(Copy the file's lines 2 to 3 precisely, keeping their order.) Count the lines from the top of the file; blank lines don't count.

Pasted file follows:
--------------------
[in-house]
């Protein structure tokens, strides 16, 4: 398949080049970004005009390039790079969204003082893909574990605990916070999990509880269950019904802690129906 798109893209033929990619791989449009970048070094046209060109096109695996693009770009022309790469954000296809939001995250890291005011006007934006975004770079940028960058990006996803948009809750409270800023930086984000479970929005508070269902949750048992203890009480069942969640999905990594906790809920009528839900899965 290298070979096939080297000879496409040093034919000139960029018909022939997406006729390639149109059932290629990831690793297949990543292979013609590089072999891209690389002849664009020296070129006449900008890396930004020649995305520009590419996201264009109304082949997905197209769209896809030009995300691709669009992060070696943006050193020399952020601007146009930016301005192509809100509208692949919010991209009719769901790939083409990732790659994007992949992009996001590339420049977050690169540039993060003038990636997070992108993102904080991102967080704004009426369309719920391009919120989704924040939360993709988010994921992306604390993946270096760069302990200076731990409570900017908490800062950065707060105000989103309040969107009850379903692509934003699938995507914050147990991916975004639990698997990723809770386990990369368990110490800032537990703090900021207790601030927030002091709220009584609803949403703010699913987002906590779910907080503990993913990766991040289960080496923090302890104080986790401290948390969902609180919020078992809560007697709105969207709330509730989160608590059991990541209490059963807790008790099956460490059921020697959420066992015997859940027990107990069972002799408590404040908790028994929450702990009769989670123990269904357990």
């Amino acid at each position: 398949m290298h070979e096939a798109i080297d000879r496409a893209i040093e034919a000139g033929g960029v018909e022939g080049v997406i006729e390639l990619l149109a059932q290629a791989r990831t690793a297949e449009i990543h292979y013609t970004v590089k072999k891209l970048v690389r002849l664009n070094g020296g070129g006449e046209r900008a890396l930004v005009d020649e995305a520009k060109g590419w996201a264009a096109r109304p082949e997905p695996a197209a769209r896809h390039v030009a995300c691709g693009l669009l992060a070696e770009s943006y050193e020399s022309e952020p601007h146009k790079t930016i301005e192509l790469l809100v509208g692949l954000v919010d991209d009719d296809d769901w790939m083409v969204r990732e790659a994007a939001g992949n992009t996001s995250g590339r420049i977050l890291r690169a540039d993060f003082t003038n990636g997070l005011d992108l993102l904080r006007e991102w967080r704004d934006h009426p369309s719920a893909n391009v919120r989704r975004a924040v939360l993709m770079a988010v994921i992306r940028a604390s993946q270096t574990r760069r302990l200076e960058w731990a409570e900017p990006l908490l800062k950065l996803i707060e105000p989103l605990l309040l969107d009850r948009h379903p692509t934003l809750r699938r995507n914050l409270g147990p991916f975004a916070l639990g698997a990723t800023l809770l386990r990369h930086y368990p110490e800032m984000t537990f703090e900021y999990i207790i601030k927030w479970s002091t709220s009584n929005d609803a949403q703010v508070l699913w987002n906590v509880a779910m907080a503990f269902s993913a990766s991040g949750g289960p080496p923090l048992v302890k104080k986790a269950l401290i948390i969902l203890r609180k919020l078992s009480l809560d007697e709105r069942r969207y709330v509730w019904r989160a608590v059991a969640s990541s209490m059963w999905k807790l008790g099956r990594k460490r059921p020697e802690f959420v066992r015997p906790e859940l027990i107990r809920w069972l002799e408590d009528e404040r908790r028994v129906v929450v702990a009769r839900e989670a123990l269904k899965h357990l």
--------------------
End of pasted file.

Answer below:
């Protein structure tokens, strides 16, 4: 398949080049970004005009390039790079969204003082893909574990605990916070999990509880269950019904802690129906 798109893209033929990619791989449009970048070094046209060109096109695996693009770009022309790469954000296809939001995250890291005011006007934006975004770079940028960058990006996803948009809750409270800023930086984000479970929005508070269902949750048992203890009480069942969640999905990594906790809920009528839900899965 290298070979096939080297000879496409040093034919000139960029018909022939997406006729390639149109059932290629990831690793297949990543292979013609590089072999891209690389002849664009020296070129006449900008890396930004020649995305520009590419996201264009109304082949997905197209769209896809030009995300691709669009992060070696943006050193020399952020601007146009930016301005192509809100509208692949919010991209009719769901790939083409990732790659994007992949992009996001590339420049977050690169540039993060003038990636997070992108993102904080991102967080704004009426369309719920391009919120989704924040939360993709988010994921992306604390993946270096760069302990200076731990409570900017908490800062950065707060105000989103309040969107009850379903692509934003699938995507914050147990991916975004639990698997990723809770386990990369368990110490800032537990703090900021207790601030927030002091709220009584609803949403703010699913987002906590779910907080503990993913990766991040289960080496923090302890104080986790401290948390969902609180919020078992809560007697709105969207709330509730989160608590059991990541209490059963807790008790099956460490059921020697959420066992015997859940027990107990069972002799408590404040908790028994929450702990009769989670123990269904357990």
């Amino acid at each position: 398949m290298h070979e096939a798109i080297d000879r496409a893209i040093e034919a000139g033929g960029v018909e022939g080049v997406i006729e390639l990619l149109a059932q290629a791989r990831t690793a297949e449009i990543h292979y013609t970004v590089k072999k891209l970048v690389r002849l664009n070094g020296g070129g006449e046209r900008a890396l930004v005009d020649e995305a520009k060109g590419w996201a264009a096109r109304p082949e997905p695996a197209a769209r896809h390039v030009a995300c691709g693009l669009l992060a070696e770009s943006y050193e020399s022309e952020p601007h146009k790079t930016i301005e192509l790469l809100v509208g692949l954000v919010d991209d009719d296809d769901w790939m083409v969204r990732e790659a994007a939001g992949n992009t996001s995250g590339r420049i977050l890291r690169a540039d993060f003082t003038n990636g997070l005011d992108l993102l904080r006007e991102w967080r704004d934006h009426p369309s719920a893909n391009v919120r989704r975004a924040v939360l993709m770079a988010v994921i992306r940028a604390s993946q270096t574990r760069r302990l200076e960058w731990a409570e900017p990006l908490l800062k950065l996803i707060e105000p989103l605990l309040l969107d009850r948009h379903p692509t934003l809750r699938r995507n914050l409270g147990p991916f975004a916070l639990g698997a990723t800023l809770l386990r990369h930086y368990p110490e800032m984000t537990f703090e900021y999990i207790i601030k927030w479970s002091t709220s009584n929005d609803a949403q703010v508070l699913w987002n906590v509880a779910m907080a503990f269902s993913a990766s991040g949750g289960p080496p923090l048992v302890k104080k986790a269950l401290i948390i969902l203890r609180k919020l078992s009480l809560d007697e709105r069942r969207y709330v509730w019904r989160a608590v059991a969640s990541s209490m059963w999905k807790l008790g099956r990594k460490r059921p020697e802690f959420v066992r015997p906790e859940l027990i107990r809920w069972l002799e408590d009528e404040r908790r028994v129906v929450v702990a009769r839900e989670a123990l269904k899965h357990l």